♻ Responsible Thermostat Recycling ♻

TRP: A fast, easy and safe way to dispose of your thermostat 

Like most Canadians, you probably recycle your paper waste and compost your kitchen scraps. But when it comes to disposing of your thermostat, whether mercury-containing or electronic, chances are you're tempted to throw it out with the rest of your garbage. In fact, you may not even realize that the thermostat hanging on your wall could contain toxic mercury (Hg). 

If so, there are a few things you should know, like the potential hazards of having a mercury thermostat in your home and in the landfill, and how to safely and responsibly recycle the thermostat when the time comes to replace it. 

Does my thermostat contain mercury?

To check if your thermostat contains mercury, remove the front plate and look inside (often toward the base of the unit). If you see a small glass vial or ampoule (switch) with a silvery liquid inside, it contains mercury. Do not remove the glass vial. The thermostat must be kept intact.

Mercury thermostats were the standard for nearly 200 years, however they were last manufactured in the early 2000s. Newer digital and programmable electronic thermostats are designed to operate without mercury, while older thermostats can have as many as four (4) mercury switches, each containing up to 2.5 grams of mercury. 

What are the hazards associated with mercury in thermostats?

It takes only 1 gram of mercury to contaminate an eight-hectare lake to the point of making the inhabiting fish unsafe for consumption for a year, due to this heavy metal's persistent, bioaccumulative and neurotoxic properties.

Direct exposure to mercury can cause neurological damage, behavioural problems, kidney, lung and digestive tract diseases and complications, which can prove fatal. Indirect mercury exposure, for example through eating contaminated fish, is particularly dangerous for expectant mothers and young children, inhibiting development of the brain and nervous system. 

How do I safely dispose of my old thermostat?

Whether you're getting rid of an old mercury-containing or electronic thermostat, the Thermostat Recovery Program (TRP) offers a fast, safe and easy option for responsible thermostat recycling Canada-wide!

The TRP has safely recovered and recycled over 200,000 thermostats and diverted over 700 kilograms of mercury from landfill since it's 2006 inception.

Participate in the TRP today! It's FREE!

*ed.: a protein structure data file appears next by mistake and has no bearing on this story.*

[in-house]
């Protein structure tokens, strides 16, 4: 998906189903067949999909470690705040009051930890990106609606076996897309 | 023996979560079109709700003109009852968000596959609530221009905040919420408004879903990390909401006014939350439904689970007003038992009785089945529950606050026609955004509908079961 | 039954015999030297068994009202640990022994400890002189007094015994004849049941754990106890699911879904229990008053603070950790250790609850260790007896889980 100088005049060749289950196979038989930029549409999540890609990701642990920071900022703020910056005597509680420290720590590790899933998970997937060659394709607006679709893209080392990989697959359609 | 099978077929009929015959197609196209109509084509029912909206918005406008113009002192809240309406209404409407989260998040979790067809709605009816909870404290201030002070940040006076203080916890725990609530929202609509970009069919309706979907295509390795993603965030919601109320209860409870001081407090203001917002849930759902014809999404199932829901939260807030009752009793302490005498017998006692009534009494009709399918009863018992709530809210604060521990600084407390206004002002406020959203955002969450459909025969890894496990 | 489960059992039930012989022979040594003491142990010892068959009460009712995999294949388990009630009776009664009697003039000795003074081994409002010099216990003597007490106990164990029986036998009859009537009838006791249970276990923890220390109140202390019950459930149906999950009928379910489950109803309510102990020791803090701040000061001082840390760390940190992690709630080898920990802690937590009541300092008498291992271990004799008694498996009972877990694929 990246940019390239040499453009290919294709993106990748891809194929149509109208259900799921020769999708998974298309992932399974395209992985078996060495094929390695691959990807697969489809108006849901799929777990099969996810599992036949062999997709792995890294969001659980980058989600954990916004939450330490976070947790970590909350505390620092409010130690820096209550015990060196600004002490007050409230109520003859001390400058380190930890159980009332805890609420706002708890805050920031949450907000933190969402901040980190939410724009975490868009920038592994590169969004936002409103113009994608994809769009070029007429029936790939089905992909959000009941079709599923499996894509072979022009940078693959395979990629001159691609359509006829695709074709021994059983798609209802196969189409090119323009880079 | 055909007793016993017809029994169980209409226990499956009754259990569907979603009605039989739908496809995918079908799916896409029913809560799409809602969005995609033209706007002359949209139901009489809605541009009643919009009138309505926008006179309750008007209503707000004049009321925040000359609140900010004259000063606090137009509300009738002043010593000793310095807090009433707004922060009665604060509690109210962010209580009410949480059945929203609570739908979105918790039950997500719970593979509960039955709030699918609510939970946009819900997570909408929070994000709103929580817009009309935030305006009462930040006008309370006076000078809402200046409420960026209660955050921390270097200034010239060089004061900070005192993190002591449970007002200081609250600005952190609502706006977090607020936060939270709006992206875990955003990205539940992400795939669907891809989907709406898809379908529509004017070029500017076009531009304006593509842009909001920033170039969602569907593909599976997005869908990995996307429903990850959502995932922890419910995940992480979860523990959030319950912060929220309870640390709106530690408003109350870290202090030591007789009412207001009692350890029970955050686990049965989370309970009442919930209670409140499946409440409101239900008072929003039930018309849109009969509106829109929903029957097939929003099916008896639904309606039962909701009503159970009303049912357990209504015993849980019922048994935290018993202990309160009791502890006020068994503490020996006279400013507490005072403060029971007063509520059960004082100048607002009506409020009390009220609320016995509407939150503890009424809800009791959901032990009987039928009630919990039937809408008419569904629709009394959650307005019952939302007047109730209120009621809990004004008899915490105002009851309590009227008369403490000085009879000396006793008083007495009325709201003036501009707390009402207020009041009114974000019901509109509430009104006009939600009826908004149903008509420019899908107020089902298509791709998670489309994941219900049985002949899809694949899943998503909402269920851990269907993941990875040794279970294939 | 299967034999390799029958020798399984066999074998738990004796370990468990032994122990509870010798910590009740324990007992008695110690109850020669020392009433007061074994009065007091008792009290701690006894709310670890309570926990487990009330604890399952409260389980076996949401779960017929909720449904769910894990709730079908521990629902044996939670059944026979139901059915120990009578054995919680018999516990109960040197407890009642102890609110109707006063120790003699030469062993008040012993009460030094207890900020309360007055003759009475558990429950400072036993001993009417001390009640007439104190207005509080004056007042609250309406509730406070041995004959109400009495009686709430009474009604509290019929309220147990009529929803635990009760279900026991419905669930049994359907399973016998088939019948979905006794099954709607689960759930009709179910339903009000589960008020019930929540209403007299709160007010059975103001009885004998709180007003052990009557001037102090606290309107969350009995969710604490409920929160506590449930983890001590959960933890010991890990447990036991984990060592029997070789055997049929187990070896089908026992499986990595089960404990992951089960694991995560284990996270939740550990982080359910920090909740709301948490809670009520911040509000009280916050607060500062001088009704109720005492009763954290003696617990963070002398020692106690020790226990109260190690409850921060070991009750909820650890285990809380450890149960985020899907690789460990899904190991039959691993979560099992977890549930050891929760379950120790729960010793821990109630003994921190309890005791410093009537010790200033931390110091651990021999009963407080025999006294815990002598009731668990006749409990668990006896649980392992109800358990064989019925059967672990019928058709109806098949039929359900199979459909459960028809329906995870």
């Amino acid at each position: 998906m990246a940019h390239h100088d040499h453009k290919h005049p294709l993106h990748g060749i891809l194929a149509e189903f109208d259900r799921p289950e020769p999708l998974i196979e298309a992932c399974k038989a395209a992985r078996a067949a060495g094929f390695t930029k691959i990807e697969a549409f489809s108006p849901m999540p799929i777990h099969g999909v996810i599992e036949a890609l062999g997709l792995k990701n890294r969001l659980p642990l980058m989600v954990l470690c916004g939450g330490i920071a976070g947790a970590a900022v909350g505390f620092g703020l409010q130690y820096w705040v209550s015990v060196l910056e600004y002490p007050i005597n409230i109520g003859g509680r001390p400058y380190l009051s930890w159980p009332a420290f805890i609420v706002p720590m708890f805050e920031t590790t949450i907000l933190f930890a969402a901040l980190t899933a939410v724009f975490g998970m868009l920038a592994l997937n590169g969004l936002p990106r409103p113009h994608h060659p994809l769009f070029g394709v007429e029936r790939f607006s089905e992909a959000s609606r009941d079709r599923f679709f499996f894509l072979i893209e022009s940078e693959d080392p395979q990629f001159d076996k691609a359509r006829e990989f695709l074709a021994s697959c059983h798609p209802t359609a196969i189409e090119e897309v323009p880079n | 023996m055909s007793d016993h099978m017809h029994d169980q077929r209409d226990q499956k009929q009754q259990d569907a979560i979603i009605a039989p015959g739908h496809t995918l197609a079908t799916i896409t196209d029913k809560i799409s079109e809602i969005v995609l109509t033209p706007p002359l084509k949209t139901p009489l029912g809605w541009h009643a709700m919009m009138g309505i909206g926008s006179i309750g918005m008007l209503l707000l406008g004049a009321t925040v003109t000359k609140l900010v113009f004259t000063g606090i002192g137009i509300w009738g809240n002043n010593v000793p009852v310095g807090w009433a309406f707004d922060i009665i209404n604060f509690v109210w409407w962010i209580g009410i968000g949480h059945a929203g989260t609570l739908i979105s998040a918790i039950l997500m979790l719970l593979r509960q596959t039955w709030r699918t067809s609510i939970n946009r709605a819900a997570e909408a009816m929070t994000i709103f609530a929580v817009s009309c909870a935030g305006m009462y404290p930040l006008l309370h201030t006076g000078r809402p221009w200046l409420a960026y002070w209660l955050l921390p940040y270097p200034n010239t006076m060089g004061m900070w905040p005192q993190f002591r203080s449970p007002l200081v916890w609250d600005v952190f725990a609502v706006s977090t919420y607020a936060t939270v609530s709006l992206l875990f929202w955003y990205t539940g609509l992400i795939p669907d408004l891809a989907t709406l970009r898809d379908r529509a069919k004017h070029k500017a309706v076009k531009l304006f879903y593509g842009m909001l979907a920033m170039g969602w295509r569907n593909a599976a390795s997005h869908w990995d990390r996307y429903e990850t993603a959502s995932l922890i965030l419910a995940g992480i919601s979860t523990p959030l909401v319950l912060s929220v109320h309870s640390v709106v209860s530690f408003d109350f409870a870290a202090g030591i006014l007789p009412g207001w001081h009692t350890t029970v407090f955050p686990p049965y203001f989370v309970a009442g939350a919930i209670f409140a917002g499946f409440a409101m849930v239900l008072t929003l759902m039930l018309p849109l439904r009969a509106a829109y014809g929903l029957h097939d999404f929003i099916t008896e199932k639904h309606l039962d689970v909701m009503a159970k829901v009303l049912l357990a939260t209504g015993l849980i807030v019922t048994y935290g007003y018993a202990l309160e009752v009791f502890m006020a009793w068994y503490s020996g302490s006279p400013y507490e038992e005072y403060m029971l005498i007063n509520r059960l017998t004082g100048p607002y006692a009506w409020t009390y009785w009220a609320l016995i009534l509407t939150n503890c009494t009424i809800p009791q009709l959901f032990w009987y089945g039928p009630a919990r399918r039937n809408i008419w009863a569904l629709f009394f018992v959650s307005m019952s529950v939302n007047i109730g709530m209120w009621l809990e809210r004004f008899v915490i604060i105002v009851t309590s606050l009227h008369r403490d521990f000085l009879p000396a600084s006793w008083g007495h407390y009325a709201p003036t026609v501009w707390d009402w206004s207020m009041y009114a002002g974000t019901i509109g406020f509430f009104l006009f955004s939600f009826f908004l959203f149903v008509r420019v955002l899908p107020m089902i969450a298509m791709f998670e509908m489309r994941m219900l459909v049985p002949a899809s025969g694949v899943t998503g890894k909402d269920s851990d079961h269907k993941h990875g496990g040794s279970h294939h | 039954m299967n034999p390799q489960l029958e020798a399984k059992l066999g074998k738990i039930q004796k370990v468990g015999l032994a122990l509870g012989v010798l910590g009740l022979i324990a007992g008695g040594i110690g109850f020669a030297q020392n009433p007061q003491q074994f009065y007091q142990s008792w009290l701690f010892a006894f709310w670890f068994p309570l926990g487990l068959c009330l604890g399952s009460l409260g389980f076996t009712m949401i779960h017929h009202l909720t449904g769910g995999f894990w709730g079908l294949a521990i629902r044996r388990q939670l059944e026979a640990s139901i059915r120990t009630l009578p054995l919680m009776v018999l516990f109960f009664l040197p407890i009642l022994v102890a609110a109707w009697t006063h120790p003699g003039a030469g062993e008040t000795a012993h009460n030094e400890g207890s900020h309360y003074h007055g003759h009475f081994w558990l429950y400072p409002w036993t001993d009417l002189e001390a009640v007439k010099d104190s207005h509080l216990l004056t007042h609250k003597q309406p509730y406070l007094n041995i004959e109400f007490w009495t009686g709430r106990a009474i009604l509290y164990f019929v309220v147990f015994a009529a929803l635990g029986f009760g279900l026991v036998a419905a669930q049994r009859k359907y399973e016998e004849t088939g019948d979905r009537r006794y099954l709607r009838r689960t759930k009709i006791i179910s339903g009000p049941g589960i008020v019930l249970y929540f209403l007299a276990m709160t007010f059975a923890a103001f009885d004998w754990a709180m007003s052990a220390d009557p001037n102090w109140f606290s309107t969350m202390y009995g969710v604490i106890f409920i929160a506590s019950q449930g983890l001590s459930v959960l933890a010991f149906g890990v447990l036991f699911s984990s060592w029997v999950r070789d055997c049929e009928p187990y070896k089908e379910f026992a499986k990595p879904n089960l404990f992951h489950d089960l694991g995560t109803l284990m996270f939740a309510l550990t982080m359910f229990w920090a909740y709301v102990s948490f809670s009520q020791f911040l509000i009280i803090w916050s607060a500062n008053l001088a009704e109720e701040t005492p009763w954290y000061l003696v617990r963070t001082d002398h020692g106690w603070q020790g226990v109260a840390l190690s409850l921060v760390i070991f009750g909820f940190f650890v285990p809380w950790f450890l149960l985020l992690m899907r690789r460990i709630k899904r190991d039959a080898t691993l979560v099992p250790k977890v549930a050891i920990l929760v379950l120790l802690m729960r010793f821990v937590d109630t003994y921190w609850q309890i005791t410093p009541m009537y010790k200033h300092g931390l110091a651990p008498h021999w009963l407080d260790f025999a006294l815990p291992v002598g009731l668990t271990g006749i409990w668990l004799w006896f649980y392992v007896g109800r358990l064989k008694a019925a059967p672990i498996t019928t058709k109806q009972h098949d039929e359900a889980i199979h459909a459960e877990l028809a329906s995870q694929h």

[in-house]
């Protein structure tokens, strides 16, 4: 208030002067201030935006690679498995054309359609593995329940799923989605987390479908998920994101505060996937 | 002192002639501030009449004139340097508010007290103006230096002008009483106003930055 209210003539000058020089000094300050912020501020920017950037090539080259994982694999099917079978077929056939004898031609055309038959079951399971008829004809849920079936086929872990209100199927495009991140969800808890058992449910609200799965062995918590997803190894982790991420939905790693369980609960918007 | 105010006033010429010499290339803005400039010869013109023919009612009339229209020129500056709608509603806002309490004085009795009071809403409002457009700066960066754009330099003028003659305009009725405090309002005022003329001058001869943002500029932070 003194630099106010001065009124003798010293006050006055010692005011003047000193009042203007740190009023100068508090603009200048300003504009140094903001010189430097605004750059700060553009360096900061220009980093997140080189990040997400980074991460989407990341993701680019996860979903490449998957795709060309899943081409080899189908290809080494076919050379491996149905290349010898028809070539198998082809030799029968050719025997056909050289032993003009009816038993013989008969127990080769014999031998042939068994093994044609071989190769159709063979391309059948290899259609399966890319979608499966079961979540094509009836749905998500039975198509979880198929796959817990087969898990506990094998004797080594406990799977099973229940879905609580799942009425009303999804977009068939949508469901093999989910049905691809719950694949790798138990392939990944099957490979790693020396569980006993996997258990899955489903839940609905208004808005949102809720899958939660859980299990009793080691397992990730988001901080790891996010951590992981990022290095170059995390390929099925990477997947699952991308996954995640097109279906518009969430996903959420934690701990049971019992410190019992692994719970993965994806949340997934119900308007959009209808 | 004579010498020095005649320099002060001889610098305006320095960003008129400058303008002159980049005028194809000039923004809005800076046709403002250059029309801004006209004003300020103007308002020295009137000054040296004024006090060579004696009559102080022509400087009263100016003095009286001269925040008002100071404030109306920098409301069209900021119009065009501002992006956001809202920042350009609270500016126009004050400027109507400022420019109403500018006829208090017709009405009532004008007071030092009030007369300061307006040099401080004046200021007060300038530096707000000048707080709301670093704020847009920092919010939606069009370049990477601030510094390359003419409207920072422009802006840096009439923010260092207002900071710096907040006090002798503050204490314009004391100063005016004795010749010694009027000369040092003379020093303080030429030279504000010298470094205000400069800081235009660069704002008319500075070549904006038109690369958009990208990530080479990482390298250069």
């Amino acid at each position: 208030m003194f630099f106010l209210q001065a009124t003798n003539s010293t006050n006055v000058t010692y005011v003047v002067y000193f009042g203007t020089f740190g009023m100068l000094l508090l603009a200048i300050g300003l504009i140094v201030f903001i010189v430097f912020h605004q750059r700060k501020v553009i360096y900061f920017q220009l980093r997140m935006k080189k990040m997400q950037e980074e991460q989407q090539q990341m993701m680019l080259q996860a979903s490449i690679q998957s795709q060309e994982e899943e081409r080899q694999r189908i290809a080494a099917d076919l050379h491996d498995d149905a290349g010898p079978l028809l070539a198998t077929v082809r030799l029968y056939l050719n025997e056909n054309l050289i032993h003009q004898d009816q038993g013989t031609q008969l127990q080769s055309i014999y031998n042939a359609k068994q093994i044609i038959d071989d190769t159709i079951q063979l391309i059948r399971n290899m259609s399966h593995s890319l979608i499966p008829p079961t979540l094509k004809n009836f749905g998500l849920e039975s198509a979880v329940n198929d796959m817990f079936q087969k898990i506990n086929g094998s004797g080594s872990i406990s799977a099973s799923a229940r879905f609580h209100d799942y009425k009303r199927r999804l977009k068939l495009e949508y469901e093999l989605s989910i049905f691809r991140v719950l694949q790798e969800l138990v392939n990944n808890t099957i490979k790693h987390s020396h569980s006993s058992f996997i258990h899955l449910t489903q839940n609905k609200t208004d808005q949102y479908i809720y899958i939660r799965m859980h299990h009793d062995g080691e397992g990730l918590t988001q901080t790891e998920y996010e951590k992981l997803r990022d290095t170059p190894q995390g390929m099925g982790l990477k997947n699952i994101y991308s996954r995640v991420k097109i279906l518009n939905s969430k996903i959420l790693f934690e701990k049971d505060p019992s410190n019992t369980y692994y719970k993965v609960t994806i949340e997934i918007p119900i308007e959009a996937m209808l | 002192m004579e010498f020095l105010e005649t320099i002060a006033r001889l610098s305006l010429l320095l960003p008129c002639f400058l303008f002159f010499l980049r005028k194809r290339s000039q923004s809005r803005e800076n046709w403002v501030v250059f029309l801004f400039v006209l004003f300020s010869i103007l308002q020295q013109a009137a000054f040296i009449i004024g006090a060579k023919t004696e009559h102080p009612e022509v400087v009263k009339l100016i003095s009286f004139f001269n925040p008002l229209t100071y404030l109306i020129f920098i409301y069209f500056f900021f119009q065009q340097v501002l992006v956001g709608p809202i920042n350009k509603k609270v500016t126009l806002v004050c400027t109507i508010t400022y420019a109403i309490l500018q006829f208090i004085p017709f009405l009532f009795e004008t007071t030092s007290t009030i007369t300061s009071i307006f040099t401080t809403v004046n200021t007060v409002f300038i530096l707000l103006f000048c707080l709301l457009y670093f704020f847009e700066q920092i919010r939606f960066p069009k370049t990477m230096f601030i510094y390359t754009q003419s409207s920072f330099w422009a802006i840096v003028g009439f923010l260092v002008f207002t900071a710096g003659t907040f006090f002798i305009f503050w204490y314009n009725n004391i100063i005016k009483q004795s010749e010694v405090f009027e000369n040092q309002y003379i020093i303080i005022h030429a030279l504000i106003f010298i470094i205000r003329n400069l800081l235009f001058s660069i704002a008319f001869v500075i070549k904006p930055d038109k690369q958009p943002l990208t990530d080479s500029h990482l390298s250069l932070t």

Join the 1,775+ participating collection sites across Canada to do your part in keeping mercury thermostats out of our waste stream!

The TRP offers 3 participation options:

1. Drop It Off: Find a participating TRP Public Drop Off Location near you to dispose of your thermostats for safe recycling


2. Send It Back: Send your thermostats to our licensed recycling facility on a one-time basis* using a 5L personal TRP collection pail (holding around 5 thermostats) and prepaid shipping label from Purolator

*When registering, be sure to select List as Send it Back as your Participant Option! 

3. Collect It: Collect thermostats at your pace using a 20L TRP collection pail (holding 60-70 thermostats) and prepaid shipping label from Purolator, with the option to be listed on our website as a Public Drop Off Location*

*When registering, be sure to select List as Drop Off Location as your Participant Option! 

Click the green box below and fill out our short registration form:


Switching to newer, programmable thermostats is not only safer for your health and the health of the environment, but also reduces energy consumption and greenhouse gas (GHG) emissions.

With the TRP, you can do your part in ensuring mercury doesn’t end up in landfill; as well as ensuring the other thermostat components such as the plastics, glass and metals are managed responsibly.

For more information, please visit our FAQ page or contact the TRP Team.

The Thermostat Recovery Program (TRP) is fully administered by the Heating, Refrigeration and Air Conditioning Institute of Canada (HRAI) and supported by the Canadian Institute of Plumbing and Heating (CIPH). It also works closely with HVAC and plumbing contractors and wholesalers, as well as municipalities, regional districts, First Nation communities, and recycling depots.

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